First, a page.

“Casanova” is kidnapping, torturing, and killing young coeds from South Carolina to Florida, while another killer known as “the Gentleman Caller” with a similar m.o. is claiming victims on the West Coast.  At first, the authorities believe them to be one and the same person operating on both coasts.  It turns out that there are, in fact, two separate murderers and there is a bond of some kind between the two – they are long-time friends who share their warped fantasies with each other.  Psychologist / detective, Alex Cross is assigned to the case when a young woman’s body is found bound and mutilated.  He becomes personally involved with both killers when his niece turns up missing from Duke University.  The evidence indicates that Casanova has kidnapped her.  Cross’s niece has become part of Casanova’s collection of beautiful, intelligent, talented young women.  They have been kidnapped and hidden in underground chambers for Casanova’s personal use, so he can fulfill his secret fantasy.  When he tires of one, becomes disappointed in her, or if she breaks one of his rules, he tortures then kills her.  Naomi (Cross’s niece) realizes that she is not alone in the underground chamber and figures out a way to communicate with the other victims.  Casanova is able to move among the authorities as one of them.  He knows how to cover his tracks and expertly does so.  Cross races against time as he puts the pieces of the “puzzle” together to rescue his niece and the other women before it’s too late.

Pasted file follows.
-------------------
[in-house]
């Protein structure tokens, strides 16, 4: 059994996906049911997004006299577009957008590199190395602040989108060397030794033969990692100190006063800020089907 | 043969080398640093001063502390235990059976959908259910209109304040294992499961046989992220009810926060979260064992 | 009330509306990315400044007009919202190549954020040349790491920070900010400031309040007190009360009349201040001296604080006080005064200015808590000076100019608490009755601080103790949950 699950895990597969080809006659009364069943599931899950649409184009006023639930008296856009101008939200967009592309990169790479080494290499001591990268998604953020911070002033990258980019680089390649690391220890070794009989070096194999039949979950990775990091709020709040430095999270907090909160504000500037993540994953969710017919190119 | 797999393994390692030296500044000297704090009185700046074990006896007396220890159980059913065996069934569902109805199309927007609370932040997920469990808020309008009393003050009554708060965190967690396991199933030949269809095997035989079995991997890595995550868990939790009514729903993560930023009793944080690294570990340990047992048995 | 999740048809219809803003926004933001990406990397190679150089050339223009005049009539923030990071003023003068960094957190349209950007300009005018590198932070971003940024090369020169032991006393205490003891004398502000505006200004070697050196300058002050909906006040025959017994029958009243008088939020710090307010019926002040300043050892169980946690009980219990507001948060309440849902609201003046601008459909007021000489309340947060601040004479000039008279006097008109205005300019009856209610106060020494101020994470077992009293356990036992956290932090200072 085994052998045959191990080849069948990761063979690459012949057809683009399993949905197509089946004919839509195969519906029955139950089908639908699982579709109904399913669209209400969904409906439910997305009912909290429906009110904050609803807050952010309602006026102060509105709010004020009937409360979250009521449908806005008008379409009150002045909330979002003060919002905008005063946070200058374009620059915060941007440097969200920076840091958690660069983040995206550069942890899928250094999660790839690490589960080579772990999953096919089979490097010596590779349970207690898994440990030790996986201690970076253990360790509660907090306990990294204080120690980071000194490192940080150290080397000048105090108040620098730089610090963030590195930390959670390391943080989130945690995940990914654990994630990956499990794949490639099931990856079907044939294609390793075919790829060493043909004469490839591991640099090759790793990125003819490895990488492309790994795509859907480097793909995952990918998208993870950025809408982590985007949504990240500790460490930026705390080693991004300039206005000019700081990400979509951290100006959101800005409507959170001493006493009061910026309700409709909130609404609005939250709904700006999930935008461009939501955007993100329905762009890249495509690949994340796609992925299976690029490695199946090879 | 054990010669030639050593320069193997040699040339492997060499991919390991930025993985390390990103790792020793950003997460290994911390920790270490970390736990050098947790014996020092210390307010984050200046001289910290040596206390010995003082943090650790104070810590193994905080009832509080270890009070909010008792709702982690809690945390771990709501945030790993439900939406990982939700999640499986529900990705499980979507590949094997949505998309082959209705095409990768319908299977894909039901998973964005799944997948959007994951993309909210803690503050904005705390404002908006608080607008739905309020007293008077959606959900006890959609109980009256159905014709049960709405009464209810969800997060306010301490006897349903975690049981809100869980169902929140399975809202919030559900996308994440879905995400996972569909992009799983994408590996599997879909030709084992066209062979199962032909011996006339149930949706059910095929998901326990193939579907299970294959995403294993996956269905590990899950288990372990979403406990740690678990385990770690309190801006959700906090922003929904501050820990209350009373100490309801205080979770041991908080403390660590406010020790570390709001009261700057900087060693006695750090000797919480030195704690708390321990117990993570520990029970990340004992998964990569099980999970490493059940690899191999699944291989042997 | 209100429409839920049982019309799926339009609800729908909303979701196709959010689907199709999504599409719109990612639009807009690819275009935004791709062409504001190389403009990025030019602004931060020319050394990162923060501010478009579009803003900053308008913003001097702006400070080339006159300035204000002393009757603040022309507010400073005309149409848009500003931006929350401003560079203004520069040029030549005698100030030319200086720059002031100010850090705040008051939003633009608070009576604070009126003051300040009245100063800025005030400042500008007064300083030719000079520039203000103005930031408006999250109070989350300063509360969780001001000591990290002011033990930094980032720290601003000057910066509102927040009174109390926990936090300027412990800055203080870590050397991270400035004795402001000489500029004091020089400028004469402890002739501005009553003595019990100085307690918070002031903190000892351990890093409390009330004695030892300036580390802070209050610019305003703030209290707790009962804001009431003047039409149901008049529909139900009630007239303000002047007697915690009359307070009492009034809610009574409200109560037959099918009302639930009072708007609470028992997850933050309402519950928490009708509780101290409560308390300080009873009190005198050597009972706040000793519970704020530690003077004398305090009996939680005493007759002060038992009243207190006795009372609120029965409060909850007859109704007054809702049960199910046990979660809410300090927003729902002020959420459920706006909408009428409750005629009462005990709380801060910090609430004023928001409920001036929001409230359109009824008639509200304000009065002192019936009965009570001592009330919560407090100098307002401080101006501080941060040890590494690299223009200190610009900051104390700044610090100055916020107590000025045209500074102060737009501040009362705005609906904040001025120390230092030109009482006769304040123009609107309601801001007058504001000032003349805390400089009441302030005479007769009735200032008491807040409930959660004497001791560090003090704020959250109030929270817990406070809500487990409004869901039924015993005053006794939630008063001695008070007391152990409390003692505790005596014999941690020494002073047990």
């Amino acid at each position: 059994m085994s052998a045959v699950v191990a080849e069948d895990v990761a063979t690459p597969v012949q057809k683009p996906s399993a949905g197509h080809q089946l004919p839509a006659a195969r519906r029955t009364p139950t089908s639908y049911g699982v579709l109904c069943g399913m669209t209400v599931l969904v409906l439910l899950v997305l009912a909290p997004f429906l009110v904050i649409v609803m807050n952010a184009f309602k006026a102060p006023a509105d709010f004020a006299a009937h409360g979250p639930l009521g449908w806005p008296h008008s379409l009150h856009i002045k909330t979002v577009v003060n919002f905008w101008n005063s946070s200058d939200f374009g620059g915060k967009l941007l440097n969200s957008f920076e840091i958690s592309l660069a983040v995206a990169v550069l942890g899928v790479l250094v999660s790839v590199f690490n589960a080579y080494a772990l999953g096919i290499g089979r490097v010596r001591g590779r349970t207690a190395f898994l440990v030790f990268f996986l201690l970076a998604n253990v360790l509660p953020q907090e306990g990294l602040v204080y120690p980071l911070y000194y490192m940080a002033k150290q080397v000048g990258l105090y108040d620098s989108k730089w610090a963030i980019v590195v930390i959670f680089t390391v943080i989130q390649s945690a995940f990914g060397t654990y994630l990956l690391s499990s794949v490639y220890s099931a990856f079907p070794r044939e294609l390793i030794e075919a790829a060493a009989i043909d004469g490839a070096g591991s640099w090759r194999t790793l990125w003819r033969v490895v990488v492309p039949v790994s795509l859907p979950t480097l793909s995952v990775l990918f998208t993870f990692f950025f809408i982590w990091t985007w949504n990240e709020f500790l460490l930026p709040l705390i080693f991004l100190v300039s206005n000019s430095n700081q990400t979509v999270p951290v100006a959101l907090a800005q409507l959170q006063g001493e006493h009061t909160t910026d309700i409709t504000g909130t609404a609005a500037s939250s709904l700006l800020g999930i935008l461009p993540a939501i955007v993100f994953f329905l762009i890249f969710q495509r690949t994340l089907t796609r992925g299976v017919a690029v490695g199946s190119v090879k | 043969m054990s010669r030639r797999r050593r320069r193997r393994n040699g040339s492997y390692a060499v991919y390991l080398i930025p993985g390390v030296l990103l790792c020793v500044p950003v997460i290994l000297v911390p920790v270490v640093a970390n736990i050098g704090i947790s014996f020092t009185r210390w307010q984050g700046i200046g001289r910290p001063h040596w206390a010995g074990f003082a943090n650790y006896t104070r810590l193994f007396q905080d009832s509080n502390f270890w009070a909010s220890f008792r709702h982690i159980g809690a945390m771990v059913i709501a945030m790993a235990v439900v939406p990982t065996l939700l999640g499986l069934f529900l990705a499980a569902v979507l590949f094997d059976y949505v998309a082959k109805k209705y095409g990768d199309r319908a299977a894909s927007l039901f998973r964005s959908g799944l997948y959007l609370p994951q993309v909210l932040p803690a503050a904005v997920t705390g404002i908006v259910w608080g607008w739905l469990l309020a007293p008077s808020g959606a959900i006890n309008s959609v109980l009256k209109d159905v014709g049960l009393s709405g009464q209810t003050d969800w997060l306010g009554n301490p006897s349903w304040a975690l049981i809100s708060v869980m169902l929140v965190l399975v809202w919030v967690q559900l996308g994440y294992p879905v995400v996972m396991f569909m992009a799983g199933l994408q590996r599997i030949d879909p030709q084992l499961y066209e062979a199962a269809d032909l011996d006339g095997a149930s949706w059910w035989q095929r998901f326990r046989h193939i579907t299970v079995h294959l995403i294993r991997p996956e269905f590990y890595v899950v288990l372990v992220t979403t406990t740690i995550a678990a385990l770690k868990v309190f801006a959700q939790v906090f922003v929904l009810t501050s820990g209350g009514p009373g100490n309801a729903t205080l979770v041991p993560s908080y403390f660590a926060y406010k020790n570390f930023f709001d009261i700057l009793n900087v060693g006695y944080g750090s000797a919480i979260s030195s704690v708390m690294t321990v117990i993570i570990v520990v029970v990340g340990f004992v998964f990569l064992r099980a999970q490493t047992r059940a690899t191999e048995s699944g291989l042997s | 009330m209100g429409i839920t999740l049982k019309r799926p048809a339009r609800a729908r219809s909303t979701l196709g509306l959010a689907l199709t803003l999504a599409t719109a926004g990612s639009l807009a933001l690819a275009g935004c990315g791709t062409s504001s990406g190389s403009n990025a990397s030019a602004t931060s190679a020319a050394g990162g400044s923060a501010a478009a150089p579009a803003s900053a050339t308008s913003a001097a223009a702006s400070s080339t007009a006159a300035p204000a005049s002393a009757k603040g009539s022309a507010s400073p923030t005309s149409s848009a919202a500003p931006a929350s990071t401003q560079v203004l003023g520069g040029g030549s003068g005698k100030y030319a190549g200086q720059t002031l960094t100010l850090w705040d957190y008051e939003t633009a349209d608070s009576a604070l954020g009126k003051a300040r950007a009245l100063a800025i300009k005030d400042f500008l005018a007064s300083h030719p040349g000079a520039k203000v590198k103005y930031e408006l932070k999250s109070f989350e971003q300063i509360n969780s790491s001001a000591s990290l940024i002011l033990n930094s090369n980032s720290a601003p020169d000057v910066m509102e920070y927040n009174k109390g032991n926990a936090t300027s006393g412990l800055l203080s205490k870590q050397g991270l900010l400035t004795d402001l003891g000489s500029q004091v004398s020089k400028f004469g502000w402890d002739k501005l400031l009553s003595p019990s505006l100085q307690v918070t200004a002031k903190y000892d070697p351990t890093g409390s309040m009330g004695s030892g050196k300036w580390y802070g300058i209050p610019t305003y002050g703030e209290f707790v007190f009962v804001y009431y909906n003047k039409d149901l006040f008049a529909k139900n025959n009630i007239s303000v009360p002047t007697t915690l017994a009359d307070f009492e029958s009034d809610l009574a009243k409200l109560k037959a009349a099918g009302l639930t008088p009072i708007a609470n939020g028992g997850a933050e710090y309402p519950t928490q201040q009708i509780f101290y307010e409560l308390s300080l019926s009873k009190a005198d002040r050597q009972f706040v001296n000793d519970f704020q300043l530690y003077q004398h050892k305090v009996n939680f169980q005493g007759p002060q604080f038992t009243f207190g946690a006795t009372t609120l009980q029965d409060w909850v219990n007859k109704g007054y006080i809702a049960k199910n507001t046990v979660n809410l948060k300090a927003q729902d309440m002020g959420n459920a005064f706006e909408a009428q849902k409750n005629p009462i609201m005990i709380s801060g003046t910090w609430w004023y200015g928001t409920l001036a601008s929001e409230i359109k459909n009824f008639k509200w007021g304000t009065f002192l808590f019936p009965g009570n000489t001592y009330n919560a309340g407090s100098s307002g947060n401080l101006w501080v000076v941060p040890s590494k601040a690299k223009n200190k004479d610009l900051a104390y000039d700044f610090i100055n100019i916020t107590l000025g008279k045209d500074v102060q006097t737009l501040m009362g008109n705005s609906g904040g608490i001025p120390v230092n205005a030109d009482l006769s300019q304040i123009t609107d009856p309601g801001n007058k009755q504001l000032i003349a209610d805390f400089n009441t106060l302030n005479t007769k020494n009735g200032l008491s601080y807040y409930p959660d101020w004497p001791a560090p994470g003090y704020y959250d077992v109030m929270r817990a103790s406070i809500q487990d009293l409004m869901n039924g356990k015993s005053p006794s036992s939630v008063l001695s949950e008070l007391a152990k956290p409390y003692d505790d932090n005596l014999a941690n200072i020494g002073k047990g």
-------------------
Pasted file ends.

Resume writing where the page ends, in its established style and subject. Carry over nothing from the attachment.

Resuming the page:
Subject Headings:  Mystery & Detective Stories, Police Procedural, and Serial Killers

Appeal Terms:  dramatic, violent, fast paced, dark, unsettling, tense, compelling, dangerous, exciting,

chilling, quick-read, psychotic.

Three terms that best describe this book:  dark, suspenseful, and fast paced.

Relevant Fiction Works and Authors:

Unnatural Exposure by Patricia Cornwell portrays M.E. Kay Scarpetta dealing with an elusive serial killer.

The Broker by John Grisham is fast-paced and engrossing with a political power broker becoming the object of a CIA plot to see who will assassinate him first.

The Judgment by William J. Coughlin involves a serial killer, political corruption, and a corrupt police chief who is being framed for a crime he didn’t commit by the more-corrupt mayor.

Relevant Non-Fiction Works and Authors:

The Last Victim:  A True-Life Journey into the Mind of the Serial Killer by Jason Moss and Jeffrey Kottler contains memoirs resulting from interviews with real serial killers.

Zodiac by Robert Graysmith retells the story of the well-known killer in the San Francisco area during the late 1960s and early 1970s.

Nightmare in Wichita by Robert Beattie gives an inside look at the 36-year hunt for the bind-torture-kill murderer.

Tags:  Serial Killers, Suspense, Police Procedural, fast-paced.